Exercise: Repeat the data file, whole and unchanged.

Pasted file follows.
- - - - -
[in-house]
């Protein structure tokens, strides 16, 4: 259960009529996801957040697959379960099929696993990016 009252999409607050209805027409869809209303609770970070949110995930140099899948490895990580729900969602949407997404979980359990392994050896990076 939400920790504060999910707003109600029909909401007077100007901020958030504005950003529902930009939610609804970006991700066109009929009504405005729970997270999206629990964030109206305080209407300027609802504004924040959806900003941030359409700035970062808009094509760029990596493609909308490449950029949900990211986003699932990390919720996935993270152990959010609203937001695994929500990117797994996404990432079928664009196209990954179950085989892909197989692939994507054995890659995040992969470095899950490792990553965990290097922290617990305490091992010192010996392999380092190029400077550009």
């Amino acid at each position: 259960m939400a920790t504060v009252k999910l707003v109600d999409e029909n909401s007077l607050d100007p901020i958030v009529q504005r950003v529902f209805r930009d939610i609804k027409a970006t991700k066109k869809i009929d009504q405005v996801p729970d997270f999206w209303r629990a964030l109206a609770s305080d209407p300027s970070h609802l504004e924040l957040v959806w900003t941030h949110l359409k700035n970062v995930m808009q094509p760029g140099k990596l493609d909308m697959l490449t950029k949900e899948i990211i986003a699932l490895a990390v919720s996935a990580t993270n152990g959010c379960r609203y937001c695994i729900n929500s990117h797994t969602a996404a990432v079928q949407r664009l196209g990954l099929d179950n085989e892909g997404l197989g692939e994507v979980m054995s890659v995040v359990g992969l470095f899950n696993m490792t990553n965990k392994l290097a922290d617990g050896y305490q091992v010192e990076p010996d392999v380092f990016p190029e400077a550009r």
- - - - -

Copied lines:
[in-house]
């Protein structure tokens, strides 16, 4: 259960009529996801957040697959379960099929696993990016 009252999409607050209805027409869809209303609770970070949110995930140099899948490895990580729900969602949407997404979980359990392994050896990076 939400920790504060999910707003109600029909909401007077100007901020958030504005950003529902930009939610609804970006991700066109009929009504405005729970997270999206629990964030109206305080209407300027609802504004924040959806900003941030359409700035970062808009094509760029990596493609909308490449950029949900990211986003699932990390919720996935993270152990959010609203937001695994929500990117797994996404990432079928664009196209990954179950085989892909197989692939994507054995890659995040992969470095899950490792990553965990290097922290617990305490091992010192010996392999380092190029400077550009």
């Amino acid at each position: 259960m939400a920790t504060v009252k999910l707003v109600d999409e029909n909401s007077l607050d100007p901020i958030v009529q504005r950003v529902f209805r930009d939610i609804k027409a970006t991700k066109k869809i009929d009504q405005v996801p729970d997270f999206w209303r629990a964030l109206a609770s305080d209407p300027s970070h609802l504004e924040l957040v959806w900003t941030h949110l359409k700035n970062v995930m808009q094509p760029g140099k990596l493609d909308m697959l490449t950029k949900e899948i990211i986003a699932l490895a990390v919720s996935a990580t993270n152990g959010c379960r609203y937001c695994i729900n929500s990117h797994t969602a996404a990432v079928q949407r664009l196209g990954l099929d179950n085989e892909g997404l197989g692939e994507v979980m054995s890659v995040v359990g992969l470095f899950n696993m490792t990553n965990k392994l290097a922290d617990g050896y305490q091992v010192e990076p010996d392999v380092f990016p190029e400077a550009r």